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Adiós, Argentina!

I have now reached Jujuy, the northernmost province of Argentina, and it is with mixed feelings that I soon leave this amazing country behind! This place has one of the most varied landscapes that I’ve ever seen. From the untouched wilderness of Tierra del Fuego, to blue Patagonian glaciers, transparent trout rivers, arid steppe filled with fossils, pretty wineyards, snow-capped volcanoes and humid cloudforests – it’s so diverse! Not to mention the friendly people, always willing to share a mate or asado with you! And the ice-cream…you simply have to come here and try it yourself!

Donkey

Drying pepper

Che Guevara

When I came to Cafayate, Argentinas second largest wine region, I met up with Jenny & Jason from the UK again! They were travelling with Michele & Dominique from South Africa but we had different routes planned before Salta. I continued through Quebrada de las Conchas on road 68 and saw beautiful stone formations in all colors of red. One night, I camped inside a natural amphitheatre which was a cool experience! The sound of my harmonica echoed through the night…

Camping in a natural amphitheatre

Quebrada de las Conchas

The next day, it rained for the first time in over 3 months! It was a weird feeling and I thought I was going to appreciate it for a change but I didn’t. Later the same day, I went to an Internet café in a small village to check some stuff, but only the local network was working. Instead, I ended up playing Counter Strike with a bunch of local guys – what a nostalgia! It must have been 10 years ago or something, haha! Quite surprisingly, I actually won. Sueco Loco – Argentinos, 1-0, YES!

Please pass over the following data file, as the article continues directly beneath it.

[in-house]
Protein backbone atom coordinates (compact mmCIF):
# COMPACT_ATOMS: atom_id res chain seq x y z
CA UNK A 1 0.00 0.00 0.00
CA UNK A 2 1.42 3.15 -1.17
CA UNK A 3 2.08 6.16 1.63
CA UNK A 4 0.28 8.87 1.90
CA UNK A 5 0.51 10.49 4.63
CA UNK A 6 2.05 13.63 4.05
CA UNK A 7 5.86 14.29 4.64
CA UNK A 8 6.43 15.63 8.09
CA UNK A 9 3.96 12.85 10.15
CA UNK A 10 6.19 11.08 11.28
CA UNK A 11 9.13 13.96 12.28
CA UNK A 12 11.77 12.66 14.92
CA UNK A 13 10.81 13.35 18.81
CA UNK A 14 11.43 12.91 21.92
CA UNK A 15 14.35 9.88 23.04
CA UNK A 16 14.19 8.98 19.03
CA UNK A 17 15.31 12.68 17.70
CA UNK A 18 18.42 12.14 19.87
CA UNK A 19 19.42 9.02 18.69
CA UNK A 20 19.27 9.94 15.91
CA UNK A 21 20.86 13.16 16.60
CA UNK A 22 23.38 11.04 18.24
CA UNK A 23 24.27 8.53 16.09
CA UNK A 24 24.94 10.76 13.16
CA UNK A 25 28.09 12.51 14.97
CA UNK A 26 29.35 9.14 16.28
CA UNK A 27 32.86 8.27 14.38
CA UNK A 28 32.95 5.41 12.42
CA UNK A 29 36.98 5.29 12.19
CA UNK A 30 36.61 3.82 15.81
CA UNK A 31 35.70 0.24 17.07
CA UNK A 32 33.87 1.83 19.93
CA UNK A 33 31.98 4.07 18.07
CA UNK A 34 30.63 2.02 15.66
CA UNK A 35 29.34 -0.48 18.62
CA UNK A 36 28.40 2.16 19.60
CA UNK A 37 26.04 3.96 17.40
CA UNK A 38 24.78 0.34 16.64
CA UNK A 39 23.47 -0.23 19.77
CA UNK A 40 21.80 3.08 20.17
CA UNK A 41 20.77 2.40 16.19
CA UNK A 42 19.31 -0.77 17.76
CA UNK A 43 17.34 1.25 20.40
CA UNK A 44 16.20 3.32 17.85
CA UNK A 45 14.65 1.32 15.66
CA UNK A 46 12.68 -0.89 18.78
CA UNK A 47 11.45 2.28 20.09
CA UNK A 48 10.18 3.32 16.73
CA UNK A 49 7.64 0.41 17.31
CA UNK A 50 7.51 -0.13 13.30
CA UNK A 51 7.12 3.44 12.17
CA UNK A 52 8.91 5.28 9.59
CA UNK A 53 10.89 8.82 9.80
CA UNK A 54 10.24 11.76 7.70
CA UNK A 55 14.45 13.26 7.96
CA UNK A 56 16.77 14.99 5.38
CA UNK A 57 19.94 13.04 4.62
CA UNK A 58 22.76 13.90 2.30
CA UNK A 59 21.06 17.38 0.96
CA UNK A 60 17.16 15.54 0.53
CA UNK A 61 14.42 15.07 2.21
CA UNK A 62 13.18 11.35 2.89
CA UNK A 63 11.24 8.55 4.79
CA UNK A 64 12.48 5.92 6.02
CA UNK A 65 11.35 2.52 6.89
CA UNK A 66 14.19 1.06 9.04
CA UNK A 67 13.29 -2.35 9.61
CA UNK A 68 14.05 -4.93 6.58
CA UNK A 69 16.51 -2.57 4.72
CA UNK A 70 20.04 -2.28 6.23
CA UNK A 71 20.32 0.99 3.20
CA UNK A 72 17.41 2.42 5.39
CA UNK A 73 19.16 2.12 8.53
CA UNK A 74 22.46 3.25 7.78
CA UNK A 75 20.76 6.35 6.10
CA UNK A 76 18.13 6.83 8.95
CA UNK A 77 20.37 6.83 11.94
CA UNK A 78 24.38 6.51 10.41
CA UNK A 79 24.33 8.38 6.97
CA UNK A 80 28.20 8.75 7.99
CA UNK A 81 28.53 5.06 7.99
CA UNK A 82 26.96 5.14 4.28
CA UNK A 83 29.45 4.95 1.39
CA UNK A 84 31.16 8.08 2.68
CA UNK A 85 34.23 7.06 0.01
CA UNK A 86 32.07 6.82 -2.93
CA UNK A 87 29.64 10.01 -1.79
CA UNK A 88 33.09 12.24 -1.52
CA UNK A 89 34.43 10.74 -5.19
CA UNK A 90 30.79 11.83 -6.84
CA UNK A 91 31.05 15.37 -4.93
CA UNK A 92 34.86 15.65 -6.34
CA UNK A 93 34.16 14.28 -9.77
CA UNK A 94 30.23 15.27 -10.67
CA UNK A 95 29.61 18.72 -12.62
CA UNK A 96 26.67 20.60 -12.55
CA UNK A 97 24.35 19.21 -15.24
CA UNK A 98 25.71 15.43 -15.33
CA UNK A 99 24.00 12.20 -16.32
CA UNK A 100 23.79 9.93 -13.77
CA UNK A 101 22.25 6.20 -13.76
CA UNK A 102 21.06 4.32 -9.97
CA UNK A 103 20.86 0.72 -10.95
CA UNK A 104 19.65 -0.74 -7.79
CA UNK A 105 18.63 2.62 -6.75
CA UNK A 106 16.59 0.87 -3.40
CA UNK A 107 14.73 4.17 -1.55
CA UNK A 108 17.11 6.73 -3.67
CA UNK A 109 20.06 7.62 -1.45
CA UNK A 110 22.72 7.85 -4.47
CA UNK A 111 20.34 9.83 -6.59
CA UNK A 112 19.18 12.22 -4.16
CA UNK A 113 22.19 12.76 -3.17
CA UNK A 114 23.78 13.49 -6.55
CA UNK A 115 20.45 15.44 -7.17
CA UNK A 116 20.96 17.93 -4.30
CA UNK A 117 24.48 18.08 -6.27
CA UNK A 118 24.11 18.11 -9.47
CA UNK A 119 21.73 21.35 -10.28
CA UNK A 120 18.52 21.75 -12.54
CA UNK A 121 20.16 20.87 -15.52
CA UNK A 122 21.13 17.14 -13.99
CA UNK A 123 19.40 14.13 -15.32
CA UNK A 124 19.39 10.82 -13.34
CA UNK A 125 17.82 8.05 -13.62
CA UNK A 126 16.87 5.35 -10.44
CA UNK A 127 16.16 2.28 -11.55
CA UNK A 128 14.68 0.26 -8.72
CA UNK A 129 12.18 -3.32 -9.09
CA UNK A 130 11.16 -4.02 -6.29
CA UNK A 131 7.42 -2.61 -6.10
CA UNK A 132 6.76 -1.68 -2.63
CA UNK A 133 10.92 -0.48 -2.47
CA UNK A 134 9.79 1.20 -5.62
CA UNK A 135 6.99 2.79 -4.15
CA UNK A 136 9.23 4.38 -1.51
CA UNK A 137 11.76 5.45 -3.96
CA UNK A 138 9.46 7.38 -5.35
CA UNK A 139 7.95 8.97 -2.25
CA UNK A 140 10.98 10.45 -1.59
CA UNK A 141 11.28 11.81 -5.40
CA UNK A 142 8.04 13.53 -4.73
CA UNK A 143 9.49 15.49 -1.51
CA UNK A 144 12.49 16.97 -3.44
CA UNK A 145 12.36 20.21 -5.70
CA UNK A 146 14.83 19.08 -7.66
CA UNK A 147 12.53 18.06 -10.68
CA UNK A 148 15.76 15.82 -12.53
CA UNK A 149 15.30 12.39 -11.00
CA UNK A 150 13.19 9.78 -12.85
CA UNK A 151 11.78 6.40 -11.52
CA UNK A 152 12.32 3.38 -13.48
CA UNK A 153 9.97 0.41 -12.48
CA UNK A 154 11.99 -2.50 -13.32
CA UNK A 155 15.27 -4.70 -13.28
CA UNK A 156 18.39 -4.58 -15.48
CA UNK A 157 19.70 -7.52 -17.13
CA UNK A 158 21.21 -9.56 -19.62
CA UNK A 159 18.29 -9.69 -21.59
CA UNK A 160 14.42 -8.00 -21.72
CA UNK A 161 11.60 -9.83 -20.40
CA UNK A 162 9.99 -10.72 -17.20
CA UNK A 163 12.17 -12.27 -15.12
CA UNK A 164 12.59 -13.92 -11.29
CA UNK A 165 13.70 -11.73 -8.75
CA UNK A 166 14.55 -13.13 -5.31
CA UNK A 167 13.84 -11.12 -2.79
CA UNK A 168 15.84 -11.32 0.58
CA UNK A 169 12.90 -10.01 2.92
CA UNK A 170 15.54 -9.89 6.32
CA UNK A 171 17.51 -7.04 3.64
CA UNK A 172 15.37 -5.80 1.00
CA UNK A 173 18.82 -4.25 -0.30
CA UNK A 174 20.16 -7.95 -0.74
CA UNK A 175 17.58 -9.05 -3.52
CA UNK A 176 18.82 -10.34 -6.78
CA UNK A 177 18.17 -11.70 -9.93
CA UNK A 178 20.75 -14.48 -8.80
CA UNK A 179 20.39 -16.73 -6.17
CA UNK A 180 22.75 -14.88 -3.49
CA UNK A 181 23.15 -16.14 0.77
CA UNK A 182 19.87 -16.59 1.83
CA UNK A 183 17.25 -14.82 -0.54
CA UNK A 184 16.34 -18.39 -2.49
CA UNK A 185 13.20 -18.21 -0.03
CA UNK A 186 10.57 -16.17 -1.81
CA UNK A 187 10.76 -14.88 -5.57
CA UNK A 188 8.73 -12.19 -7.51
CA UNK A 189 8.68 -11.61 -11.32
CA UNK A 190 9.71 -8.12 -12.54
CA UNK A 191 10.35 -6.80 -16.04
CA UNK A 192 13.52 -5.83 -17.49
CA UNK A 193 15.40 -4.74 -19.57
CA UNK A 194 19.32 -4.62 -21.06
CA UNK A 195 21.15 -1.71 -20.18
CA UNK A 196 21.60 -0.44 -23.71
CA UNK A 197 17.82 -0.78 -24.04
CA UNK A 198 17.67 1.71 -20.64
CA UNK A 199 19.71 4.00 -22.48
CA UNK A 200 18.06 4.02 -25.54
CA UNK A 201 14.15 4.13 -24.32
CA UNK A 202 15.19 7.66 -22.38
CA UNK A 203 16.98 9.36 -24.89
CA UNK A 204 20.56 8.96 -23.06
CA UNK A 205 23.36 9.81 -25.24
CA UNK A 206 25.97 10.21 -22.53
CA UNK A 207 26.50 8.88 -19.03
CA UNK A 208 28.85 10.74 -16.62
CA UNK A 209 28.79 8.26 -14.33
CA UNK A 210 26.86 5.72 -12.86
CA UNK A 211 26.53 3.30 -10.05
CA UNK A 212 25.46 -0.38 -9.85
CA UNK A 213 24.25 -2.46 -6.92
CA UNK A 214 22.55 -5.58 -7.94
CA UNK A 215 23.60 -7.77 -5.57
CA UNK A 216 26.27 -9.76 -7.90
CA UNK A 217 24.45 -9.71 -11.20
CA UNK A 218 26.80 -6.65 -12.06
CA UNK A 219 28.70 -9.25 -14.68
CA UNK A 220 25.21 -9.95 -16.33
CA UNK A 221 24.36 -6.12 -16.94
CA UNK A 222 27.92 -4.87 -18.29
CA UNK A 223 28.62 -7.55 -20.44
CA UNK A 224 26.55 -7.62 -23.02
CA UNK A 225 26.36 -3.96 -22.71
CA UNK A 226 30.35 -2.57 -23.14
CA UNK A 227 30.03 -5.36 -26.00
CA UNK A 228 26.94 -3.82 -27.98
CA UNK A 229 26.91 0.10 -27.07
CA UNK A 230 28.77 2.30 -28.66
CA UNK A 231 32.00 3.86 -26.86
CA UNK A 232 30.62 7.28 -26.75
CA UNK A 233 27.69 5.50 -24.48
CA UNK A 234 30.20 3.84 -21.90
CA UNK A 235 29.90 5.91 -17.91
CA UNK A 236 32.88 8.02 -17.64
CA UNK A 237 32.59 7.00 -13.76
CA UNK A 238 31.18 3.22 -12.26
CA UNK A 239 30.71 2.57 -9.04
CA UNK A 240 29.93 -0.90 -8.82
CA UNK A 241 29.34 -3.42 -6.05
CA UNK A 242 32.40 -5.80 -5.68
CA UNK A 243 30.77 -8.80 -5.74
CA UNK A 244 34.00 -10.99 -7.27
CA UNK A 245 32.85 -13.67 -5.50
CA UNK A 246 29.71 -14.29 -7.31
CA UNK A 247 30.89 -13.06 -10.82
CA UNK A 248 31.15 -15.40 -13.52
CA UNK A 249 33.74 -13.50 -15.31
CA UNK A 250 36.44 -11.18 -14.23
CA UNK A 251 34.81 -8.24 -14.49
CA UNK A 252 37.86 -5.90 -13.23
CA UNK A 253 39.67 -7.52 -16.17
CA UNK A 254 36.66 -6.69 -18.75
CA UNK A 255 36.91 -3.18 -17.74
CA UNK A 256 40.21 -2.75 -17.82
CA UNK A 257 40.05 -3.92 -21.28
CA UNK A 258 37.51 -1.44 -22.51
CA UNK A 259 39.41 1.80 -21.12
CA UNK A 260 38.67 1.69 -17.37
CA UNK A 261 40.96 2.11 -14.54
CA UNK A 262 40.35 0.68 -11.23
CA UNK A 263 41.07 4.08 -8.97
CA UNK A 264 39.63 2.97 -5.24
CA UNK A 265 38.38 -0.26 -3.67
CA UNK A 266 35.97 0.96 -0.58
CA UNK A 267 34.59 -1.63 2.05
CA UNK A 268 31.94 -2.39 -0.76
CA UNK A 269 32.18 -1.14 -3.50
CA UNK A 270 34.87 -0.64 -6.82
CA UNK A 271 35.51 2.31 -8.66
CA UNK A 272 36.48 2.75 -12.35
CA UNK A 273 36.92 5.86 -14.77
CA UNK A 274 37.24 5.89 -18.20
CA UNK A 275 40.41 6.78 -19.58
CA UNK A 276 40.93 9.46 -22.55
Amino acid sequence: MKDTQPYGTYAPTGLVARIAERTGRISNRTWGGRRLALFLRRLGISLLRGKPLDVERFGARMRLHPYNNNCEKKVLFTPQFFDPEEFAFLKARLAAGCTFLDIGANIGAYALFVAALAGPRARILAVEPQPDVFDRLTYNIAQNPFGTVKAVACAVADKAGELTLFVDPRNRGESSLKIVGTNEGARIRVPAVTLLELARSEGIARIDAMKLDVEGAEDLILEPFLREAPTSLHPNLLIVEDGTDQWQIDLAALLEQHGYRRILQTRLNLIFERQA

When I got to Salta, I found the same hostel which I stayed at 4 years ago, but I couldn’t recall that there were so many hippies! The other guys arrived some days after me since they went via Cachi. As I mentioned in the last post, I was thinking about doing the “laguna route” into Bolivia. Jason had a contract starting in June so he went back to London, while the others, just like me, were very eager to do this route! I ended up staying 10 nights in Salta because we had to prepare and buy a lot of things and many shops were closed due to 25 de Mayo, a kind of indepence day here in Argentina.

25 de Mayo, Salta

Last dinner in Salta

I sent back a package with 2 kg of things that I did not use or found unnecessary. I probably threw away 1 kg as well, and the boots that I used for trekking at Cerro Olivares got a new and happy owner. I bought a great down jacket and down gloves (with Windstopper) from the local brand Ansilta to prepare for the cold altiplano, so it feels good to know that I will be able to sleep even if it gets down to -20 C at night.

We have been counting calories and trying to find the most energy-vs-weight-efficient food. I made a 4-kg mix of walnuts, almonds, cashewnuts, peanuts and raisins (around 20,000 calories!) just for snack. I’ll also bring quinoa, pasta, oats and tuna/sausages. We will carry a maximum of 9 days of food supply, and around 13 l of water on the longest parts.

Michele & Dominique are close to the end of their trip and decided in the last minute not to join, so now it’s me and Jenny that will continue together. This will definitely be the toughest part of my trip but I’m looking forward to it a lot! We are now in Purmamarca at 2,194 m, and will climb to 4,100 and then probably have a day off in Susques to rest and acclimatize. Then it’s 3 more days to the border at Paso de Jama (4,400 m) where we will enter Chile and have a 2-3 day ride until we reach the Bolivian border crossing at Laguna Verde. That’s the start of the laguna route, and further on we will then cross the world’s biggest salt flat Salar de Uyuni. I won’t have access to Internet for about 3 weeks from now, but if the connection is good I will make another post when I reach Uyuni.

Moonset

Adiós, Argentina!